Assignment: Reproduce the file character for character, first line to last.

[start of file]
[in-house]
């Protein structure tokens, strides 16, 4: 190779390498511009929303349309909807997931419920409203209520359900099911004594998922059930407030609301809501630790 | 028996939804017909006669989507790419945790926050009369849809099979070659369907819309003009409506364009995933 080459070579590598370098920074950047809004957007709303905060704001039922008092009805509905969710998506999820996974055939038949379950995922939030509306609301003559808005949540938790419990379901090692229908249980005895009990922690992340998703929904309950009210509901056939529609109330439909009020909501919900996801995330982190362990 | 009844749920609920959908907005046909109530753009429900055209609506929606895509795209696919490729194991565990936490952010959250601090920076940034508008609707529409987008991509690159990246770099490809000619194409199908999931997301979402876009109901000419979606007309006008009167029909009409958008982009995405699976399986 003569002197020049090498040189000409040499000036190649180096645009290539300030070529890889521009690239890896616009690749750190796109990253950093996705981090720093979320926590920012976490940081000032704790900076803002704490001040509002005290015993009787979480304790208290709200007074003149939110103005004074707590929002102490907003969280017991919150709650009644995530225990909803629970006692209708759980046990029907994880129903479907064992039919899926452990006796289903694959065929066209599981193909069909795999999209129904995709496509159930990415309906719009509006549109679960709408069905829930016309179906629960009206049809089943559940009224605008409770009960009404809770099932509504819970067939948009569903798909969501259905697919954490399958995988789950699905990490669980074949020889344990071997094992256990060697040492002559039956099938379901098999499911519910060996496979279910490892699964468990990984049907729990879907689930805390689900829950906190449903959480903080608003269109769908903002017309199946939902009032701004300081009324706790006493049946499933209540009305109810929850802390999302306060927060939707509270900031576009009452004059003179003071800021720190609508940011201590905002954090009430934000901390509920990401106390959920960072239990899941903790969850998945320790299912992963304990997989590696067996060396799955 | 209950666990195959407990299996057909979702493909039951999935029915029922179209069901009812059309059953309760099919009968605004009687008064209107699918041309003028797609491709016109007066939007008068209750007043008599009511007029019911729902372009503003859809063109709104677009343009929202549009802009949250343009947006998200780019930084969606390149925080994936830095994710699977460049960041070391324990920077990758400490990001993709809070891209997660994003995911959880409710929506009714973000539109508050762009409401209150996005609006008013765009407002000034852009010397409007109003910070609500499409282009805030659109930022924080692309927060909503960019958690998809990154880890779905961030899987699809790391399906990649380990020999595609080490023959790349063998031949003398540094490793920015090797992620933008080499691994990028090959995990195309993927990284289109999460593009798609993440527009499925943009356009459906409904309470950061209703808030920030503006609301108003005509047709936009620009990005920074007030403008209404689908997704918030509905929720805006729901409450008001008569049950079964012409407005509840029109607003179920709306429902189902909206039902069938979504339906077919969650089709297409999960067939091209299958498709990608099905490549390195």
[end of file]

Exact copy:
[in-house]
């Protein structure tokens, strides 16, 4: 190779390498511009929303349309909807997931419920409203209520359900099911004594998922059930407030609301809501630790 | 028996939804017909006669989507790419945790926050009369849809099979070659369907819309003009409506364009995933 080459070579590598370098920074950047809004957007709303905060704001039922008092009805509905969710998506999820996974055939038949379950995922939030509306609301003559808005949540938790419990379901090692229908249980005895009990922690992340998703929904309950009210509901056939529609109330439909009020909501919900996801995330982190362990 | 009844749920609920959908907005046909109530753009429900055209609506929606895509795209696919490729194991565990936490952010959250601090920076940034508008609707529409987008991509690159990246770099490809000619194409199908999931997301979402876009109901000419979606007309006008009167029909009409958008982009995405699976399986 003569002197020049090498040189000409040499000036190649180096645009290539300030070529890889521009690239890896616009690749750190796109990253950093996705981090720093979320926590920012976490940081000032704790900076803002704490001040509002005290015993009787979480304790208290709200007074003149939110103005004074707590929002102490907003969280017991919150709650009644995530225990909803629970006692209708759980046990029907994880129903479907064992039919899926452990006796289903694959065929066209599981193909069909795999999209129904995709496509159930990415309906719009509006549109679960709408069905829930016309179906629960009206049809089943559940009224605008409770009960009404809770099932509504819970067939948009569903798909969501259905697919954490399958995988789950699905990490669980074949020889344990071997094992256990060697040492002559039956099938379901098999499911519910060996496979279910490892699964468990990984049907729990879907689930805390689900829950906190449903959480903080608003269109769908903002017309199946939902009032701004300081009324706790006493049946499933209540009305109810929850802390999302306060927060939707509270900031576009009452004059003179003071800021720190609508940011201590905002954090009430934000901390509920990401106390959920960072239990899941903790969850998945320790299912992963304990997989590696067996060396799955 | 209950666990195959407990299996057909979702493909039951999935029915029922179209069901009812059309059953309760099919009968605004009687008064209107699918041309003028797609491709016109007066939007008068209750007043008599009511007029019911729902372009503003859809063109709104677009343009929202549009802009949250343009947006998200780019930084969606390149925080994936830095994710699977460049960041070391324990920077990758400490990001993709809070891209997660994003995911959880409710929506009714973000539109508050762009409401209150996005609006008013765009407002000034852009010397409007109003910070609500499409282009805030659109930022924080692309927060909503960019958690998809990154880890779905961030899987699809790391399906990649380990020999595609080490023959790349063998031949003398540094490793920015090797992620933008080499691994990028090959995990195309993927990284289109999460593009798609993440527009499925943009356009459906409904309470950061209703808030920030503006609301108003005509047709936009620009990005920074007030403008209404689908997704918030509905929720805006729901409450008001008569049950079964012409407005509840029109607003179920709306429902189902909206039902069938979504339906077919969650089709297409999960067939091209299958498709990608099905490549390195």